Every pregnant woman should receive the skillful, compassionate care that my daughter is getting during her sixth pregnancy and home birth. Last night, I was present at a prenatal visit. These vists take place weekly during the last month or so before delivery. I wish I had a picture to post of the idyllic scene, but my camera was in the car, and I didn't want to miss one minute of the visit so I'll do my best to describe what I saw.
When the midwives arrived for the visit, 3-year-old Mary Autumn had just awakened from a nap and was cuddled in Jennie Lou's lap. Children accompanied the midwives—Andrea's eldest son, 5-year-old Huck and Dodie's granddaughter, 4-year-old Gwendolyn. Within minutes, the two kids had joined the other Tippett children playing outside. The front door stood open, and kids wandered in periodically to quietly watch or ask a question. Andrea wrote notes in a fat file containing the records of all of Jennie Lou's previous pregnancies and deliveries. The birth tub stood nearby, clean and ready to be filled for the latter part of labor.
The conversation was easy with Andrea asking how Jennie Lou felt and if there had been any changes she wanted to report. Jennie Lou talked about the mild cold she and a couple of her kids were getting over. There was a brief discussion of Mary Autumn's birth and the ways it was similar to another birth that one of Andrea's friends had recently attended. The calculation for the due date was rechecked and the conclusion was that baby was indeed about a week overdue.
When Mary Autumn was more awake and ready to get off her mother's lap, the midwives performed routine tests such as blood pressure. One of the kids offered to help Andrea squeeze the bulb to tighten the cuff. Jennie Lou's blood pressure was 90/65, following the typically low pattern in our family but also indicative of her relaxation in the moment. She left to pee in a yogurt cup that Gianna had retrieved from the dishwasher. Next, she laid down so they could measure her belly and feel for the position of the baby. Mary Autumn climbed up beside Mama and cuddled against her shoulder.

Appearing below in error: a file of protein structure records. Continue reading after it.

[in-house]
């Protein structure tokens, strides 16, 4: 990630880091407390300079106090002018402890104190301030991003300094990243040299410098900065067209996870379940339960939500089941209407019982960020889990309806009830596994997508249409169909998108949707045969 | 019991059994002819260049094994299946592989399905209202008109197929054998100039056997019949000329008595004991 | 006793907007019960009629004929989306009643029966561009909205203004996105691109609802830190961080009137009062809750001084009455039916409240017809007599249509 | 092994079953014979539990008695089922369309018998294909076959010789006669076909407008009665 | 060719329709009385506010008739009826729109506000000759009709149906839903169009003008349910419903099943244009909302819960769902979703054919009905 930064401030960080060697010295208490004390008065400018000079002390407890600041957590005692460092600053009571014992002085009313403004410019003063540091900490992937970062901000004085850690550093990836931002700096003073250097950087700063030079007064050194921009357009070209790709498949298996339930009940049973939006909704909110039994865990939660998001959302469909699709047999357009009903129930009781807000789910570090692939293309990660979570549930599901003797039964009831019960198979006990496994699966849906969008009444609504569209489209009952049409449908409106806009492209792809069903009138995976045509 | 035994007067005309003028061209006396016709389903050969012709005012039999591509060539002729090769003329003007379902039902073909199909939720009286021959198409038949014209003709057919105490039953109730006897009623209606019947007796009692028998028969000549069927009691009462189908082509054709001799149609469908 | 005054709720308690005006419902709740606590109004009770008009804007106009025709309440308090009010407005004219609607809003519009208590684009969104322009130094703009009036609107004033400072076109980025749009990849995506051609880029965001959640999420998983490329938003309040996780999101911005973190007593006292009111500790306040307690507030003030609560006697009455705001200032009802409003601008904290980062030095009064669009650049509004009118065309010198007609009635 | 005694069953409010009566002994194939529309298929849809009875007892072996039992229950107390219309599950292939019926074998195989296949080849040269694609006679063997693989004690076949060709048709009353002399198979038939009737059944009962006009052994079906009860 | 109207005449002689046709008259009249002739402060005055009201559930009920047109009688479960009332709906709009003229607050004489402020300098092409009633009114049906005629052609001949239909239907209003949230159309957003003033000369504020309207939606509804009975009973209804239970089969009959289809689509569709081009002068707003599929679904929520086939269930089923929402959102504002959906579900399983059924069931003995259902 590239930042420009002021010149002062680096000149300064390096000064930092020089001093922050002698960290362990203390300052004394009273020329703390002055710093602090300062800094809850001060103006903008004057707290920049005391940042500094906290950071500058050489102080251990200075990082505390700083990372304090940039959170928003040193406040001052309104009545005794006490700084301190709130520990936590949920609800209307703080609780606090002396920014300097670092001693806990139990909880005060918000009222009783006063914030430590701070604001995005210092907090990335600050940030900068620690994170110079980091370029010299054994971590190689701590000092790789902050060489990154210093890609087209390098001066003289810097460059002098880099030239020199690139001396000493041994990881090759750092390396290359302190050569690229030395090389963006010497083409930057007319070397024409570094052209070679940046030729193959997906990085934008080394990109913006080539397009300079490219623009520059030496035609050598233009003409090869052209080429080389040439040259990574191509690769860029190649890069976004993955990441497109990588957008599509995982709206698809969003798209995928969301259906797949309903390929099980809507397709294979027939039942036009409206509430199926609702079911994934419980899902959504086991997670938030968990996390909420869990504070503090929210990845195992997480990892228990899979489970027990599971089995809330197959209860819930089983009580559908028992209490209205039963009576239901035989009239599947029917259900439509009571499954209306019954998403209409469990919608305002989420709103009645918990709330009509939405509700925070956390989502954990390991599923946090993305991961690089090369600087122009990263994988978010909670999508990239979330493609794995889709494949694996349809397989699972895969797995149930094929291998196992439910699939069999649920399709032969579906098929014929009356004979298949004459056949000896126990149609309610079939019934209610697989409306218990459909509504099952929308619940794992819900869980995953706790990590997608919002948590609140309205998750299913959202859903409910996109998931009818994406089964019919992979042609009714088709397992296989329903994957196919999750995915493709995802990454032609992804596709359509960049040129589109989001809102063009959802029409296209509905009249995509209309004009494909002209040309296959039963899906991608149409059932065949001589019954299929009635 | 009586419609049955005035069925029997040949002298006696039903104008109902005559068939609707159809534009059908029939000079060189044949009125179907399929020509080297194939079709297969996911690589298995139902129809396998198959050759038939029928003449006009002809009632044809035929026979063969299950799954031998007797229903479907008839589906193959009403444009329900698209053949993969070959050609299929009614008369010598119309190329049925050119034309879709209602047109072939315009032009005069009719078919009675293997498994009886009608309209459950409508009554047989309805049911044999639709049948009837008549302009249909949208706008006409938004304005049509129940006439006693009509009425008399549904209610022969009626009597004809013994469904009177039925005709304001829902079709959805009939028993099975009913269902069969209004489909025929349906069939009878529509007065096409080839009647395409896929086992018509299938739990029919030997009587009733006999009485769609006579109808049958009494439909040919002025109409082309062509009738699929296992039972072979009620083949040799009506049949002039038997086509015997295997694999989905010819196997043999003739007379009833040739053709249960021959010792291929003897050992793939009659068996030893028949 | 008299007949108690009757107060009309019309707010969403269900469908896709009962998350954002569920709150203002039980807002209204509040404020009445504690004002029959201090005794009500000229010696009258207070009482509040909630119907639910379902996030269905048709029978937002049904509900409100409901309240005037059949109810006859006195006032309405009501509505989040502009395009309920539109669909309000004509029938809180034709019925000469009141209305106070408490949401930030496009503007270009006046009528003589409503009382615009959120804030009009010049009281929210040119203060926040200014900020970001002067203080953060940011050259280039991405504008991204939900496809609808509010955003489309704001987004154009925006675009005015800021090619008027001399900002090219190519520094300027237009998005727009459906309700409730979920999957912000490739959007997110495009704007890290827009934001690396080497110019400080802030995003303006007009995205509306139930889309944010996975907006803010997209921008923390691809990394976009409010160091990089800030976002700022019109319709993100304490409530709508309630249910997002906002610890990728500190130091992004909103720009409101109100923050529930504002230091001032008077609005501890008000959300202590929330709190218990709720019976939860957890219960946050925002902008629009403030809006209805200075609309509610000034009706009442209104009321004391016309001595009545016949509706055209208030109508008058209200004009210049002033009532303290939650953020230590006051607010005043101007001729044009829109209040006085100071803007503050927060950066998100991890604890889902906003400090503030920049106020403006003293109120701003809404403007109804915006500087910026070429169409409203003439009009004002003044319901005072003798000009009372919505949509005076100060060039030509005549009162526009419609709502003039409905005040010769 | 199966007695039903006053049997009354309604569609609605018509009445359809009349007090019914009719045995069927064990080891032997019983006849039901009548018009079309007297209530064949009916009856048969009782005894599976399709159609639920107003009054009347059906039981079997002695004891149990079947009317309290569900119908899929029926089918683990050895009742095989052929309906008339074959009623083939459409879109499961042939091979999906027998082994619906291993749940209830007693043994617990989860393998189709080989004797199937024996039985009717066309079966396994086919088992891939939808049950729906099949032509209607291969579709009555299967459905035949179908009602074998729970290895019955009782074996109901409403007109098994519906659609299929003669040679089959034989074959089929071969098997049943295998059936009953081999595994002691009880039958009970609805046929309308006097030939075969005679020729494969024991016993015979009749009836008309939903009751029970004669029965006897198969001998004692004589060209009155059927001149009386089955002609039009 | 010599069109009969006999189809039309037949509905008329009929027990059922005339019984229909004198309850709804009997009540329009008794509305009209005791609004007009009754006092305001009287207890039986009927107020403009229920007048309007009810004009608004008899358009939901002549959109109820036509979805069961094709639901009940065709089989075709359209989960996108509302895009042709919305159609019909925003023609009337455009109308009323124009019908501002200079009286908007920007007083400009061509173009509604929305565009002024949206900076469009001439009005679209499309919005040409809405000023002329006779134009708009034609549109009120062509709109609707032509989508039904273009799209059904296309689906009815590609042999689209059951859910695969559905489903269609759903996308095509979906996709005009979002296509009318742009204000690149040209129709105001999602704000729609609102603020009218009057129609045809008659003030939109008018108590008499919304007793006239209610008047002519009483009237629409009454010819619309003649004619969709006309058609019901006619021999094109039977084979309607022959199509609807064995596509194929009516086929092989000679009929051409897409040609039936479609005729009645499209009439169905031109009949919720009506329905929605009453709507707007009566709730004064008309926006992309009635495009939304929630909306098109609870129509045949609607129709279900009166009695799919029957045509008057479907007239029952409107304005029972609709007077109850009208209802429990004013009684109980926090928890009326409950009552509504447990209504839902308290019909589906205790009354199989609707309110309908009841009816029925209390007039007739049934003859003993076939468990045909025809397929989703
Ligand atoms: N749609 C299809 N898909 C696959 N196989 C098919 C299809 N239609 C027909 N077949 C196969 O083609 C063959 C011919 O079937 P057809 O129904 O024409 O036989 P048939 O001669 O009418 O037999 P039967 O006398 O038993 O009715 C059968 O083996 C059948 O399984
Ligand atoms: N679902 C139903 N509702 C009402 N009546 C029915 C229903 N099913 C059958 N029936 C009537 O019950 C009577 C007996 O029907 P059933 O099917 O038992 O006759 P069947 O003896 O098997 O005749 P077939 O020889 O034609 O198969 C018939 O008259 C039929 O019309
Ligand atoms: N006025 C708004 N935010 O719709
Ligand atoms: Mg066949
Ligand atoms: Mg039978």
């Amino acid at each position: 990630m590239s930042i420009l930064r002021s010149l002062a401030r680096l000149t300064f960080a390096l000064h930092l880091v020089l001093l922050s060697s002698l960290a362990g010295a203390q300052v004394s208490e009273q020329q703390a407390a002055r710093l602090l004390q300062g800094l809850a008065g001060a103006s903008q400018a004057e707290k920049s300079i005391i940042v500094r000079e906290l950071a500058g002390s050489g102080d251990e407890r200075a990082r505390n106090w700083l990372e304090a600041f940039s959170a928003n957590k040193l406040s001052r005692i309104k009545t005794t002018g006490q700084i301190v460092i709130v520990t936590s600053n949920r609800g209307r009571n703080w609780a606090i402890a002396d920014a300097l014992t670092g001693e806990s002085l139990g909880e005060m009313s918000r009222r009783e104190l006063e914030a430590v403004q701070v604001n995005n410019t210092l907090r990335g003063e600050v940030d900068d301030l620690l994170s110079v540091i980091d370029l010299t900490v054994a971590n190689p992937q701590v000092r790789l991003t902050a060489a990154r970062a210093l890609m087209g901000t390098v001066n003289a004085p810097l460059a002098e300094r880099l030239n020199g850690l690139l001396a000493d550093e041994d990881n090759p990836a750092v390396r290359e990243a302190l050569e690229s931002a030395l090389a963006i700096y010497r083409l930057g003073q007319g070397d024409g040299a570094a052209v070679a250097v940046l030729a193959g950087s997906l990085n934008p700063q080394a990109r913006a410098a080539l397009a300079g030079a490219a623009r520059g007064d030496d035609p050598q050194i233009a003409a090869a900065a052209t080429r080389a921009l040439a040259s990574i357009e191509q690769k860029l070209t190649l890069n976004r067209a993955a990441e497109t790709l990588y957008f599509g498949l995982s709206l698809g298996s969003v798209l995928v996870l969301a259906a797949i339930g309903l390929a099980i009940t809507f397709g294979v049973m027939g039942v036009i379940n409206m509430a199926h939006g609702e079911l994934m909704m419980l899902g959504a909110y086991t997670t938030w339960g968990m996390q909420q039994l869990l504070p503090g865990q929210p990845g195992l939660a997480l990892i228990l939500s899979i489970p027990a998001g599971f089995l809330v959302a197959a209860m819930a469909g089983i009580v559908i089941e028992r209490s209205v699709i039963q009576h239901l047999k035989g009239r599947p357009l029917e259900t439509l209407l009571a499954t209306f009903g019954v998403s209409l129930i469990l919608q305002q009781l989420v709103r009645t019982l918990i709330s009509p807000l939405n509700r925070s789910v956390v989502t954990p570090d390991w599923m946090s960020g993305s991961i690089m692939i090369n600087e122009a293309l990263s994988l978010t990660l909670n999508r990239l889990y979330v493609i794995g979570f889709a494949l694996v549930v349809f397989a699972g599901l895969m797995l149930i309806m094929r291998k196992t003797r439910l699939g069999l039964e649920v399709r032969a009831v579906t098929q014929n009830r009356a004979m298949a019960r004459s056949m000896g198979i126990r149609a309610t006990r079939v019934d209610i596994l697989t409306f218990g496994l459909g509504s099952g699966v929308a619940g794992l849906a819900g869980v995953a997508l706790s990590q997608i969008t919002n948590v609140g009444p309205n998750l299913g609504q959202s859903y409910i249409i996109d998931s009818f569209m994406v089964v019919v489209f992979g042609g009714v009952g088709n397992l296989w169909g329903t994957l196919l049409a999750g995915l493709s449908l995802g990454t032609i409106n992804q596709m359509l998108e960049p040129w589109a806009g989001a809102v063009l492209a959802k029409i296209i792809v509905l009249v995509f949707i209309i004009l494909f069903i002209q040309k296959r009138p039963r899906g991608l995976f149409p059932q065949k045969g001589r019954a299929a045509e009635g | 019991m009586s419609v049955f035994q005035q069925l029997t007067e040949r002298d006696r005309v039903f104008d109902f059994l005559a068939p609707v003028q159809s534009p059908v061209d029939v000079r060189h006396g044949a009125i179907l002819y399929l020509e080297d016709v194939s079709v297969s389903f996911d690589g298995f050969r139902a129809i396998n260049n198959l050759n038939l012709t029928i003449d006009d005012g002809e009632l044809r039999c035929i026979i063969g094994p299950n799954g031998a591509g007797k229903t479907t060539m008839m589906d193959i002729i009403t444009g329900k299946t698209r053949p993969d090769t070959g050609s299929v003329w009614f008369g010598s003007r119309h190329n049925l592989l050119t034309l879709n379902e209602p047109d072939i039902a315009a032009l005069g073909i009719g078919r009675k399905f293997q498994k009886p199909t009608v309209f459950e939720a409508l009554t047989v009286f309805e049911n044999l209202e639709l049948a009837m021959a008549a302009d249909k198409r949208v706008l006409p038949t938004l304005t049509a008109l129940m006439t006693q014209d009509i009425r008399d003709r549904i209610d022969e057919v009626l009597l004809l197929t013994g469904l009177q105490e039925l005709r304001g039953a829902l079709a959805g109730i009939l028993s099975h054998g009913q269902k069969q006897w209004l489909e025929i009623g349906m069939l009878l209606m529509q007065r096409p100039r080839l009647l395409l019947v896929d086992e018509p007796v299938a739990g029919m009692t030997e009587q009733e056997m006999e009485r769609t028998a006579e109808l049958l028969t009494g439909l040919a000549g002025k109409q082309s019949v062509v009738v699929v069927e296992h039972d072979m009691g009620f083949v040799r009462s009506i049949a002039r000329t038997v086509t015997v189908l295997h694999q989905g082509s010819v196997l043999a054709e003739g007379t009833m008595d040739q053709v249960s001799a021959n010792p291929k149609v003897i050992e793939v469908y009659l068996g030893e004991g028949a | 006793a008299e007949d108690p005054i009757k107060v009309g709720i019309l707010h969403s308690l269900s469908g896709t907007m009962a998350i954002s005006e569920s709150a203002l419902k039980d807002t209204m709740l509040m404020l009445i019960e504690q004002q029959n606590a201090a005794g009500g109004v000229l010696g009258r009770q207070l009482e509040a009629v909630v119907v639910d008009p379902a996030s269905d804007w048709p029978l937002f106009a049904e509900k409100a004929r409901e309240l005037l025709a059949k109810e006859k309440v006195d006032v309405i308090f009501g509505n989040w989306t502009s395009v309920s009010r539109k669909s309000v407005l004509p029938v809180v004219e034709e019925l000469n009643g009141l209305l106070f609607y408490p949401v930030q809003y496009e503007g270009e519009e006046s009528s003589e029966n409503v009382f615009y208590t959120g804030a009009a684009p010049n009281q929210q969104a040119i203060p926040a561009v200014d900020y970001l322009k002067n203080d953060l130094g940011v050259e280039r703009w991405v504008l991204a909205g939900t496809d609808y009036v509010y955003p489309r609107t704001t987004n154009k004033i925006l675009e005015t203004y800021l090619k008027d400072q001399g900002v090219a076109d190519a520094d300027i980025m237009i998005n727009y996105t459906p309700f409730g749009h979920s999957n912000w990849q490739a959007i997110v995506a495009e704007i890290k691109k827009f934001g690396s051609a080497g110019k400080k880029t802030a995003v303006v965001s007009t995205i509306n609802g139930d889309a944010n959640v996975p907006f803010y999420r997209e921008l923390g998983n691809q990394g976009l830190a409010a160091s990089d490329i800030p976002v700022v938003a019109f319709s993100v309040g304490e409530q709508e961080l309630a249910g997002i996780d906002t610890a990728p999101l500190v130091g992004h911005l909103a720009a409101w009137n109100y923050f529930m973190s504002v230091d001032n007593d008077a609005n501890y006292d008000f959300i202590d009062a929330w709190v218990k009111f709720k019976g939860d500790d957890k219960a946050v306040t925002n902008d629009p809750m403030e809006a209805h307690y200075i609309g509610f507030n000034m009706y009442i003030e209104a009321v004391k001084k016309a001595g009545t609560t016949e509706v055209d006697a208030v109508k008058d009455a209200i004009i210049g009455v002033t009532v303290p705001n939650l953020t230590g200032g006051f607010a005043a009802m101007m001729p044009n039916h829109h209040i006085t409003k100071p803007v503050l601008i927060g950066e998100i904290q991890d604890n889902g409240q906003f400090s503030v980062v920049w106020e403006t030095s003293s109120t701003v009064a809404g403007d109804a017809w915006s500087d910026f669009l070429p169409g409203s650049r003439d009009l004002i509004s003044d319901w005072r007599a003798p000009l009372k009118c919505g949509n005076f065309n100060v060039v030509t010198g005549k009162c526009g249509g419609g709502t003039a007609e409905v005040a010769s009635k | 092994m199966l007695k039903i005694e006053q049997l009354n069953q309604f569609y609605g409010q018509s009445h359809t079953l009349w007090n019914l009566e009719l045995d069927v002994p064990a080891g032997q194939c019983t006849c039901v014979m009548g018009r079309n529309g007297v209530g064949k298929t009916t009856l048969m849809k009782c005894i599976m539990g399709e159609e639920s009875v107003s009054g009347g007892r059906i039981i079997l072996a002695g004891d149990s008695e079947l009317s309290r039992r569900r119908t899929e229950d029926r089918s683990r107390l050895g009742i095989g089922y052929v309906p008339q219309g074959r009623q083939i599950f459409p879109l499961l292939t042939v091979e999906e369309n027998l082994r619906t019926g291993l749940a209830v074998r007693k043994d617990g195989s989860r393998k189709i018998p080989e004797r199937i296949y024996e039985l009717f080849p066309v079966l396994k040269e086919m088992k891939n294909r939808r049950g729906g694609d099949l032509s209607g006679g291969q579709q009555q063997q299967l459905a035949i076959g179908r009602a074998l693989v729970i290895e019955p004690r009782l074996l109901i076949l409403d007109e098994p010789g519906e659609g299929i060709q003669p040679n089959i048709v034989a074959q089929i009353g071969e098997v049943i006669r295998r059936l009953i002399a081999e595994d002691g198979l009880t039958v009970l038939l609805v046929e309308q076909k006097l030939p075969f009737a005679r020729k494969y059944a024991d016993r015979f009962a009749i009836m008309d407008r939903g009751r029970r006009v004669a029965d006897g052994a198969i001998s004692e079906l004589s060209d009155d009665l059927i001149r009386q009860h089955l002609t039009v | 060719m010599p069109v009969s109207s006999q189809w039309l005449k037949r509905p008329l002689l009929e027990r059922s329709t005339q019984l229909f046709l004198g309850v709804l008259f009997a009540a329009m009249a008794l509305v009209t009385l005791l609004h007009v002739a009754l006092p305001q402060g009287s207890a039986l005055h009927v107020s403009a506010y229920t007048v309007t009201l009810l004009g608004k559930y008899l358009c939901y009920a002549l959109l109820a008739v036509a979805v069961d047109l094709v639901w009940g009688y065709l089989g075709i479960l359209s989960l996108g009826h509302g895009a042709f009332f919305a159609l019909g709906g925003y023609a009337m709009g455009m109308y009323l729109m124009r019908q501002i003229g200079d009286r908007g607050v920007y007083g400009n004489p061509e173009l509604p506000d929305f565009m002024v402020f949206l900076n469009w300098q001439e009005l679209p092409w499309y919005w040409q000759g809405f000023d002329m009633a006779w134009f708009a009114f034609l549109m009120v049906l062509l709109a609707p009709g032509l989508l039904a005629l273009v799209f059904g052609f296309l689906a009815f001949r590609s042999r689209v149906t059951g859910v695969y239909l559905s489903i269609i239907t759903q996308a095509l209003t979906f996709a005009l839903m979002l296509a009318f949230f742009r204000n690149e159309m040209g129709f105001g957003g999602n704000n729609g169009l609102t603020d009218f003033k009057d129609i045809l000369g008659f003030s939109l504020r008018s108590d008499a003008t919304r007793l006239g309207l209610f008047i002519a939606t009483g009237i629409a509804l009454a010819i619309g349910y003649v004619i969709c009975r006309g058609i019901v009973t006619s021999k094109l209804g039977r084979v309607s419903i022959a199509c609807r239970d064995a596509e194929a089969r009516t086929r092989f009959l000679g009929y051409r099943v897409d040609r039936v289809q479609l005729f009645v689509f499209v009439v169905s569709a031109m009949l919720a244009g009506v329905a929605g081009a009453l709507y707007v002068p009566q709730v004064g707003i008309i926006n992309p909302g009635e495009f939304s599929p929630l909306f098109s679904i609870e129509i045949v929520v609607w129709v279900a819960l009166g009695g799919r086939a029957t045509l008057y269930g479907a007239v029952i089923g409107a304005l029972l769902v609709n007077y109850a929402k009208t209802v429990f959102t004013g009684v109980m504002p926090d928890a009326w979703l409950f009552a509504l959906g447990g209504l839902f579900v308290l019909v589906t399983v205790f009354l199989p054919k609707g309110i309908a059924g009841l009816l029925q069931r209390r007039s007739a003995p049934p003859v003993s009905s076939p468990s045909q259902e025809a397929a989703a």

The midwives explained that they were going to chart the baby's heartbeat and movement for a period of 5 minutes, a procedure that checks on the health of an over-term baby. At the sound of the heart beat pulsating through the Doppler, the children trickled in from outdoors. All were reverently quiet as Dodie counted heartbeats announcing the count every 5 seconds for Andrea to record. Gwendolyn stroked her grandma's back as she tapped thumb and forefinger together counting each beat. Every once in a while Jennie Lou said, "Movement," and Andrea marked the chart accordingly. Mary Autumn reached above her mother's head to gently part the curtain when she heard Papa's truck in the driveway.
"A healthy baby with a healthy heart," said Andrea at the conclusion of 5 minutes.
Jennie Lou sat up and the children drifted back outside. The special moment had passed: We all had the opportunity to enjoy a little in-utero time with this child who will soon "come out of Mama's belly."
In the case of a homebirth, pregnancy and birth are truly a family affair. I am fortunate to be a part of this family and this event.